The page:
The human digestive system
Food must be digested because the molecules are insoluble and too big to cross membranes and be asborbed into the blood. They're also polymers and must be converted to their monomers so they can be rebuilt into molecules needed by body cells.
Digestion and absorption occur in the gut, a long, hollow, muscular tube. It allows movement of its contents in one direction only. Each selection is specialised and performs certain steps in the processes of mechanical and chemical digestion and absorption. The food is propelled along the gut by peristalis (a wave of muscular contraction).
Functions of the gut
The human gut performs four main functions. These are:
- Ingestion: taking food into the body through the mouth
- Digestion: the breakdown of large insoluble molecules into soluble molecules that are small enough to be absorbed into the blood. Mechanical digestion is the cutting and crushing by teeth and muscle contractions of the gut wall, increases the surface area over which enzymes can act. Chemical digestion is by the secretion of digestive enzymes. Bile and stomach acid contribute to chemical digestion.
- Absorption: the passage of molecules and ions through the gut wall into the blood
- Egestion: the elimination of waste not made by the body, including food that can't be digested, e.g. cellulose
Functions of parts of the digestive system
- Mouth - ingestion; digestion of starch
- Oesophagus - carriage of food to the stomach
- Stomach - digestion of protein
- Duodenum - digestion of carbohydrates, fats and proteins
- Ileum - digestion of carbohydrates, fats and proteins; Absorption of digested food
- Colon - absorption of water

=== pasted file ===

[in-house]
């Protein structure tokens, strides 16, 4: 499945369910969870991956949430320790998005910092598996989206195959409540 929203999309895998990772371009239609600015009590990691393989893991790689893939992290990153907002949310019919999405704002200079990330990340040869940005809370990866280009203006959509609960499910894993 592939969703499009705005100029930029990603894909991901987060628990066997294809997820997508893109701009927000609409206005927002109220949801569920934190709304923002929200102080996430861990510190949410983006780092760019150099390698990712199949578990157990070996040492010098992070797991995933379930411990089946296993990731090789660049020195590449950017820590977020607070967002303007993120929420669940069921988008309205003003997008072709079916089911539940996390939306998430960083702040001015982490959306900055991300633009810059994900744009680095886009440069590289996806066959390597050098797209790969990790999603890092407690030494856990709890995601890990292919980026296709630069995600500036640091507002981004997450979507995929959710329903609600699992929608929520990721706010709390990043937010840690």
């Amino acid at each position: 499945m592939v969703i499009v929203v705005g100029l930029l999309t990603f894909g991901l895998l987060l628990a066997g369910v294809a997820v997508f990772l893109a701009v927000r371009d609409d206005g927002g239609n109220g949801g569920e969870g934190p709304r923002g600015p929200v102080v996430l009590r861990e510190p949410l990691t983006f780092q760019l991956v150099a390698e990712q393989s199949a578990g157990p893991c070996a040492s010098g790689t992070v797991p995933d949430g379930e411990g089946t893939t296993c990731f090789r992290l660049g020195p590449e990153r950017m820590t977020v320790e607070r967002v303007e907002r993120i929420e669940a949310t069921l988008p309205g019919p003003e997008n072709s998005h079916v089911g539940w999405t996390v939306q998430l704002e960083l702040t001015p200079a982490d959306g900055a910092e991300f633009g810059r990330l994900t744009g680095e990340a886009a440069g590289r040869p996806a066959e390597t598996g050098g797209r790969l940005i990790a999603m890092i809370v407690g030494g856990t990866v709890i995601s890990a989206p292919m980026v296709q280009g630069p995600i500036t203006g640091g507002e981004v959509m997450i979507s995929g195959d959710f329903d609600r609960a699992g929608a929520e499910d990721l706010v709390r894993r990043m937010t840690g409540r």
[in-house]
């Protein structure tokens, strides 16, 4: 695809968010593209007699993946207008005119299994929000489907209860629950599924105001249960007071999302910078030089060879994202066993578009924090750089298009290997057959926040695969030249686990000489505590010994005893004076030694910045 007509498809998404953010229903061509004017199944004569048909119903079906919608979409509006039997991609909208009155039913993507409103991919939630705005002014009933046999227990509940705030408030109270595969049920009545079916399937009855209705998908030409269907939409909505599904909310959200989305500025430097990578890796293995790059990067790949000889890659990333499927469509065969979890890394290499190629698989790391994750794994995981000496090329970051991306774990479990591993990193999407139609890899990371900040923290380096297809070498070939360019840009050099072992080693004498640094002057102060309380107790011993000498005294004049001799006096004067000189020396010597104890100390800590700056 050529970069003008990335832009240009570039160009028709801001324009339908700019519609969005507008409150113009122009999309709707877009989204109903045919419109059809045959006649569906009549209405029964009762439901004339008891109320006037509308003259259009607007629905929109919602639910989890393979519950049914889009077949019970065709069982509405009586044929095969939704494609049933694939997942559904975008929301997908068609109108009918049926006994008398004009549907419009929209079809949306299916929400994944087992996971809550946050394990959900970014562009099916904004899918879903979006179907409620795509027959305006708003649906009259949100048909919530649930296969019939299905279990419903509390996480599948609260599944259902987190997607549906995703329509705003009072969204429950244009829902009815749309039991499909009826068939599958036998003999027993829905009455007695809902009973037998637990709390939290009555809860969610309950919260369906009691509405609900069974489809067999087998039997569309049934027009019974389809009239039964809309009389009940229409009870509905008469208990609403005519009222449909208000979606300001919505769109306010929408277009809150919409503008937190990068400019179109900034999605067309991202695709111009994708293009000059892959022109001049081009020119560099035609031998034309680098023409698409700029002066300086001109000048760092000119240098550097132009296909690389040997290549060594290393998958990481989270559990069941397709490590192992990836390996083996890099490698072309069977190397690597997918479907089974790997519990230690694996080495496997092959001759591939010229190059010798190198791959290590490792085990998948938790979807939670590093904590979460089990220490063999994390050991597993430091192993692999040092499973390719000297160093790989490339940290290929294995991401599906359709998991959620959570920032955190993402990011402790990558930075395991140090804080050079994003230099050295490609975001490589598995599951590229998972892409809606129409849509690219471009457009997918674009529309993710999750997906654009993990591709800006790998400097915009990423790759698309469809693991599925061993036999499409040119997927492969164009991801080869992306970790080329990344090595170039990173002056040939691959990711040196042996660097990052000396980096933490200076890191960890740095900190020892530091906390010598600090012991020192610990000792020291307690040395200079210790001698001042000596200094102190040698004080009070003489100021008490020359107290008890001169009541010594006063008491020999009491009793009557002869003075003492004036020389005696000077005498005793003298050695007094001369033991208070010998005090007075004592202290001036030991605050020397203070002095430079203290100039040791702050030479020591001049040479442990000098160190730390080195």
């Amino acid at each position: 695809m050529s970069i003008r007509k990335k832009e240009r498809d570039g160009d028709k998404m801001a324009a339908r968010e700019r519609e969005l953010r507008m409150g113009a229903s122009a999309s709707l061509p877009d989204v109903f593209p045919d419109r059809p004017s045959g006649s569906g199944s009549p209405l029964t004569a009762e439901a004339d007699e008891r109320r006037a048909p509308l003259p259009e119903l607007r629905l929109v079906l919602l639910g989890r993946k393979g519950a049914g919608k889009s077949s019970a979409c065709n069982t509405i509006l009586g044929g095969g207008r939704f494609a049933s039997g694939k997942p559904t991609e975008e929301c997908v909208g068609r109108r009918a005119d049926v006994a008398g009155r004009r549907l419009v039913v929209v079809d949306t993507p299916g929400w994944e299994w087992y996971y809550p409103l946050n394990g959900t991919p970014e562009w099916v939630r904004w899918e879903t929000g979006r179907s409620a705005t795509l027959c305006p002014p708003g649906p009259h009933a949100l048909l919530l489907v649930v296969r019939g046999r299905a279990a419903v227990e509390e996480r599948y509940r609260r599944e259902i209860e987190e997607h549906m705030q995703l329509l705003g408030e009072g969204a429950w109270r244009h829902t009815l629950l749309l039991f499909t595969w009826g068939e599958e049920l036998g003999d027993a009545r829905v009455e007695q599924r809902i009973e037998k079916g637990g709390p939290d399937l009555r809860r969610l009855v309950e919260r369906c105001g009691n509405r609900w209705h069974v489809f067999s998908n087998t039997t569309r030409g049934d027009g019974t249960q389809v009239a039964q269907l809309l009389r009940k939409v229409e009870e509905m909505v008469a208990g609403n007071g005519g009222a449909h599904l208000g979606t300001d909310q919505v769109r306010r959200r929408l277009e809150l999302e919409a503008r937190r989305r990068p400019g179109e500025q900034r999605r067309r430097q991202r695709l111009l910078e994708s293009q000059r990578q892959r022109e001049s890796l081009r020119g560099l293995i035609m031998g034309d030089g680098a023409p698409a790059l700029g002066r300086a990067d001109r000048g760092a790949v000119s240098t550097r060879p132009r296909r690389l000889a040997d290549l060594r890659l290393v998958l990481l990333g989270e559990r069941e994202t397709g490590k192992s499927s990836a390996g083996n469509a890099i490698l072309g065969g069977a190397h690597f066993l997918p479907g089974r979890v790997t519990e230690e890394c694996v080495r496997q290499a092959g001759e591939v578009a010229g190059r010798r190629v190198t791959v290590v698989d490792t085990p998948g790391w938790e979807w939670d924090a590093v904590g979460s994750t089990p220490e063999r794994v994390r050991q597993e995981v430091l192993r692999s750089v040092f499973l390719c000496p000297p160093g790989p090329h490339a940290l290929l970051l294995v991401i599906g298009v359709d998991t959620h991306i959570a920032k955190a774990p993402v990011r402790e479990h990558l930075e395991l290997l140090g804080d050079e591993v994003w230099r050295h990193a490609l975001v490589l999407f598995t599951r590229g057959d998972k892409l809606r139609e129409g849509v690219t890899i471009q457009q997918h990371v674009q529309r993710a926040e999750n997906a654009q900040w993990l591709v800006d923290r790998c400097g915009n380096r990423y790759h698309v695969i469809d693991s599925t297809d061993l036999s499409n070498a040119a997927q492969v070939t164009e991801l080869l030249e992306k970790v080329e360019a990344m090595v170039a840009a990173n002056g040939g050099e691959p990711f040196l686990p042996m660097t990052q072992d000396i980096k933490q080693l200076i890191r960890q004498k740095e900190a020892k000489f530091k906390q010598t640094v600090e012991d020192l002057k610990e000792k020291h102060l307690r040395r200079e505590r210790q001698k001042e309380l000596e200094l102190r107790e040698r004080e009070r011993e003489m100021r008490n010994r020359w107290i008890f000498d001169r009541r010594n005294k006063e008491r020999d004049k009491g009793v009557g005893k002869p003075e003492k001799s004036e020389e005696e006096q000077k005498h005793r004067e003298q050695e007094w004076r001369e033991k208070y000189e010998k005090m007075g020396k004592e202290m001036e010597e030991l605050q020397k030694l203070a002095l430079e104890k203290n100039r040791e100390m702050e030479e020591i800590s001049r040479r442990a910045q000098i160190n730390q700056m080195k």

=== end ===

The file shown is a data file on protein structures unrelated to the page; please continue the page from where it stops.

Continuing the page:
- Rectum - storage of faeces
- Anus - egestion
The structure of the gut wall
The gut wall consists of four tissue layers surrounding a cavity, the lumen of the gut. The proportions of the different layers in the gut vary depending on the function.
The outermost layer, the serosa, is tough connective tissue protecting the gut wall. The gut moves while processing food and the serosa reduces friction with other abdominal organs.
The muscle compromises two layers in different directions, the inner circular muscles and the outer longitudinal muscles. They make coordinated waves of contractions, peristalsis. Behind the ball of food, circular muscles contract and longitudinal muscles relax, pushing the food along.
The submucosa is connective tissue containing blood and lymph vessels, which remove the absorbed products of digestion, and nerves that co-ordinate perstalsis.
The mucosa is the innermost layer and lines the gut wall. Its epithelium secretes mucus, lubricating and protecting the mucosa. In some regions of the gut it secretes digestive juices and in others, absorbs digested food.
Absorption of nutrients by gut epithelial cells is only possible if the macromolecules are first digested into smaller molecules. Different enzymes digest different food molecules, more than one type is needed for the complete digestion of a particular food.
- Carbohydrates -polysacharrides are digested into disaccharides and then monosaccharides. Amylase hydrolyses starch…